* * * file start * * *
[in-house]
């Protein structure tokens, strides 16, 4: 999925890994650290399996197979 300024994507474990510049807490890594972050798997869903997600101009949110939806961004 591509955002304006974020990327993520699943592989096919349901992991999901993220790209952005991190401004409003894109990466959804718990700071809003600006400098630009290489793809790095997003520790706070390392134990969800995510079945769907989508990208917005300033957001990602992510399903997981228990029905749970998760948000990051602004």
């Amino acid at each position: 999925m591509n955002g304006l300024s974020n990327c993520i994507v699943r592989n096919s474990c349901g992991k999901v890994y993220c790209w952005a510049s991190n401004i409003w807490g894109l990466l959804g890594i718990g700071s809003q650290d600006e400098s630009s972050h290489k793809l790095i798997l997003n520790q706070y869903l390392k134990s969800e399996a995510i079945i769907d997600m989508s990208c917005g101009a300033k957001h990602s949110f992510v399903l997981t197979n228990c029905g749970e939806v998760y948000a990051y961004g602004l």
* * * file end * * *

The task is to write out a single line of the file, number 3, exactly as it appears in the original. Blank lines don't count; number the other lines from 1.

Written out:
């Amino acid at each position: 999925m591509n955002g304006l300024s974020n990327c993520i994507v699943r592989n096919s474990c349901g992991k999901v890994y993220c790209w952005a510049s991190n401004i409003w807490g894109l990466l959804g890594i718990g700071s809003q650290d600006e400098s630009s972050h290489k793809l790095i798997l997003n520790q706070y869903l390392k134990s969800e399996a995510i079945i769907d997600m989508s990208c917005g101009a300033k957001h990602s949110f992510v399903l997981t197979n228990c029905g749970e939806v998760y948000a990051y961004g602004l």